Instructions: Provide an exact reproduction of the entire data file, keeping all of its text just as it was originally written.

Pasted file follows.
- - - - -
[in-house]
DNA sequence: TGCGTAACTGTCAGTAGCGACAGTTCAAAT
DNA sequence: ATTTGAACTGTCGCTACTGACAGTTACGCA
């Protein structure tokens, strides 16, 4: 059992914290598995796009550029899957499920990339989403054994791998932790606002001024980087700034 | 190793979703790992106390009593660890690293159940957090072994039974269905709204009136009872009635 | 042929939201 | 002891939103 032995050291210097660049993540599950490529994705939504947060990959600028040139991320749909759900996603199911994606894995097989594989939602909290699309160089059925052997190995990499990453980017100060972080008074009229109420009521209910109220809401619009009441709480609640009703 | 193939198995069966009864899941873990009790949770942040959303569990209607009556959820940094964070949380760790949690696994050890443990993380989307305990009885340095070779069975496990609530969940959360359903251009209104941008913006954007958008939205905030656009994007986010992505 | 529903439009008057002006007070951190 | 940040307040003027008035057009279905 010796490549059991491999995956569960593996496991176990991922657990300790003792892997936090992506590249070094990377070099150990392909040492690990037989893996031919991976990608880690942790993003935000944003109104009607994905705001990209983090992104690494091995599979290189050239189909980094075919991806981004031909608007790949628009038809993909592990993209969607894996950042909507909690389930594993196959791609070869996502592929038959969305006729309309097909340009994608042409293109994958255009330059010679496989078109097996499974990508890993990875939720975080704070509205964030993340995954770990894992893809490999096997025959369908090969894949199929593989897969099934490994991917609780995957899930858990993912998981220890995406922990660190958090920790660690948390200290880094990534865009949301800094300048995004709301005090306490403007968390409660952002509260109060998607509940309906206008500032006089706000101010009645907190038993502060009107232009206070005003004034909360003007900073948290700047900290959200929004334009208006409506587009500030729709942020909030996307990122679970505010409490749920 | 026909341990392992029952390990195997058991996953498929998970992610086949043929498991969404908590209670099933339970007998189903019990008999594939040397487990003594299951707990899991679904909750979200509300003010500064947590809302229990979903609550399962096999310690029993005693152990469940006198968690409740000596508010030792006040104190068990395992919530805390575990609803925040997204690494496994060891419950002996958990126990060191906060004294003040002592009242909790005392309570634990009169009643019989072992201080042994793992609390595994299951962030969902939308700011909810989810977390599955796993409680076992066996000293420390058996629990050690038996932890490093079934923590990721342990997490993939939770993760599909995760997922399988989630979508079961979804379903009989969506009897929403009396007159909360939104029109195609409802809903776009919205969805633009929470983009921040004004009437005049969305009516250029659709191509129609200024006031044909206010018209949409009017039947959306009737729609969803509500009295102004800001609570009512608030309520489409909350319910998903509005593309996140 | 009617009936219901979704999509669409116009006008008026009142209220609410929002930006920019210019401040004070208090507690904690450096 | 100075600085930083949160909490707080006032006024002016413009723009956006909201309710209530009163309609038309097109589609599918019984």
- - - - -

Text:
[in-house]
DNA sequence: TGCGTAACTGTCAGTAGCGACAGTTCAAAT
DNA sequence: ATTTGAACTGTCGCTACTGACAGTTACGCA
């Protein structure tokens, strides 16, 4: 059992914290598995796009550029899957499920990339989403054994791998932790606002001024980087700034 | 190793979703790992106390009593660890690293159940957090072994039974269905709204009136009872009635 | 042929939201 | 002891939103 032995050291210097660049993540599950490529994705939504947060990959600028040139991320749909759900996603199911994606894995097989594989939602909290699309160089059925052997190995990499990453980017100060972080008074009229109420009521209910109220809401619009009441709480609640009703 | 193939198995069966009864899941873990009790949770942040959303569990209607009556959820940094964070949380760790949690696994050890443990993380989307305990009885340095070779069975496990609530969940959360359903251009209104941008913006954007958008939205905030656009994007986010992505 | 529903439009008057002006007070951190 | 940040307040003027008035057009279905 010796490549059991491999995956569960593996496991176990991922657990300790003792892997936090992506590249070094990377070099150990392909040492690990037989893996031919991976990608880690942790993003935000944003109104009607994905705001990209983090992104690494091995599979290189050239189909980094075919991806981004031909608007790949628009038809993909592990993209969607894996950042909507909690389930594993196959791609070869996502592929038959969305006729309309097909340009994608042409293109994958255009330059010679496989078109097996499974990508890993990875939720975080704070509205964030993340995954770990894992893809490999096997025959369908090969894949199929593989897969099934490994991917609780995957899930858990993912998981220890995406922990660190958090920790660690948390200290880094990534865009949301800094300048995004709301005090306490403007968390409660952002509260109060998607509940309906206008500032006089706000101010009645907190038993502060009107232009206070005003004034909360003007900073948290700047900290959200929004334009208006409506587009500030729709942020909030996307990122679970505010409490749920 | 026909341990392992029952390990195997058991996953498929998970992610086949043929498991969404908590209670099933339970007998189903019990008999594939040397487990003594299951707990899991679904909750979200509300003010500064947590809302229990979903609550399962096999310690029993005693152990469940006198968690409740000596508010030792006040104190068990395992919530805390575990609803925040997204690494496994060891419950002996958990126990060191906060004294003040002592009242909790005392309570634990009169009643019989072992201080042994793992609390595994299951962030969902939308700011909810989810977390599955796993409680076992066996000293420390058996629990050690038996932890490093079934923590990721342990997490993939939770993760599909995760997922399988989630979508079961979804379903009989969506009897929403009396007159909360939104029109195609409802809903776009919205969805633009929470983009921040004004009437005049969305009516250029659709191509129609200024006031044909206010018209949409009017039947959306009737729609969803509500009295102004800001609570009512608030309520489409909350319910998903509005593309996140 | 009617009936219901979704999509669409116009006008008026009142209220609410929002930006920019210019401040004070208090507690904690450096 | 100075600085930083949160909490707080006032006024002016413009723009956006909201309710209530009163309609038309097109589609599918019984």